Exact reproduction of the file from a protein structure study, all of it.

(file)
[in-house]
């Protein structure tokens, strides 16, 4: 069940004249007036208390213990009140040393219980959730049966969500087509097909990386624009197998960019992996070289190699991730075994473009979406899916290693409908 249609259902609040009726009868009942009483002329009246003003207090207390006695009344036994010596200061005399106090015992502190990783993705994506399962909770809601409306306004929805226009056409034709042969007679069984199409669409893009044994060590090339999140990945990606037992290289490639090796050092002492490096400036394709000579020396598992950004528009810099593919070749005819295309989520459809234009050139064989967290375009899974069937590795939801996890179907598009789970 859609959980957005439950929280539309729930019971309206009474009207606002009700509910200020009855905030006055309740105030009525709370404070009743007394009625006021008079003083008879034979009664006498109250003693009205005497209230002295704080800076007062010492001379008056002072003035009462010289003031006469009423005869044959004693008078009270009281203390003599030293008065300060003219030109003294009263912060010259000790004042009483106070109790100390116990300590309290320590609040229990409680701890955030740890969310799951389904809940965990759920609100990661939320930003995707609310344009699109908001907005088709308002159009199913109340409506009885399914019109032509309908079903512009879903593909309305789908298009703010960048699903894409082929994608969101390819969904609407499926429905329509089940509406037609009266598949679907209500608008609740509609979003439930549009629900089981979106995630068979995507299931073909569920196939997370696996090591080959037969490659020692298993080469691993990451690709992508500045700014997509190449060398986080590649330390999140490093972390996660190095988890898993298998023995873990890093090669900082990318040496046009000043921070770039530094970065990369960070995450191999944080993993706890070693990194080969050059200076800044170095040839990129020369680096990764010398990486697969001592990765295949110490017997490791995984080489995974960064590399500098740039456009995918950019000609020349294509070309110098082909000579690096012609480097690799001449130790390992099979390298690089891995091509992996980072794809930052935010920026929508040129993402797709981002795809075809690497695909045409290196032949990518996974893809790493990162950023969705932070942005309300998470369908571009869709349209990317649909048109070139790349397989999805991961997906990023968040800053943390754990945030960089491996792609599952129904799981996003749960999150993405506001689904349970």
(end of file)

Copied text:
[in-house]
């Protein structure tokens, strides 16, 4: 069940004249007036208390213990009140040393219980959730049966969500087509097909990386624009197998960019992996070289190699991730075994473009979406899916290693409908 249609259902609040009726009868009942009483002329009246003003207090207390006695009344036994010596200061005399106090015992502190990783993705994506399962909770809601409306306004929805226009056409034709042969007679069984199409669409893009044994060590090339999140990945990606037992290289490639090796050092002492490096400036394709000579020396598992950004528009810099593919070749005819295309989520459809234009050139064989967290375009899974069937590795939801996890179907598009789970 859609959980957005439950929280539309729930019971309206009474009207606002009700509910200020009855905030006055309740105030009525709370404070009743007394009625006021008079003083008879034979009664006498109250003693009205005497209230002295704080800076007062010492001379008056002072003035009462010289003031006469009423005869044959004693008078009270009281203390003599030293008065300060003219030109003294009263912060010259000790004042009483106070109790100390116990300590309290320590609040229990409680701890955030740890969310799951389904809940965990759920609100990661939320930003995707609310344009699109908001907005088709308002159009199913109340409506009885399914019109032509309908079903512009879903593909309305789908298009703010960048699903894409082929994608969101390819969904609407499926429905329509089940509406037609009266598949679907209500608008609740509609979003439930549009629900089981979106995630068979995507299931073909569920196939997370696996090591080959037969490659020692298993080469691993990451690709992508500045700014997509190449060398986080590649330390999140490093972390996660190095988890898993298998023995873990890093090669900082990318040496046009000043921070770039530094970065990369960070995450191999944080993993706890070693990194080969050059200076800044170095040839990129020369680096990764010398990486697969001592990765295949110490017997490791995984080489995974960064590399500098740039456009995918950019000609020349294509070309110098082909000579690096012609480097690799001449130790390992099979390298690089891995091509992996980072794809930052935010920026929508040129993402797709981002795809075809690497695909045409290196032949990518996974893809790493990162950023969705932070942005309300998470369908571009869709349209990317649909048109070139790349397989999805991961997906990023968040800053943390754990945030960089491996792609599952129904799981996003749960999150993405506001689904349970």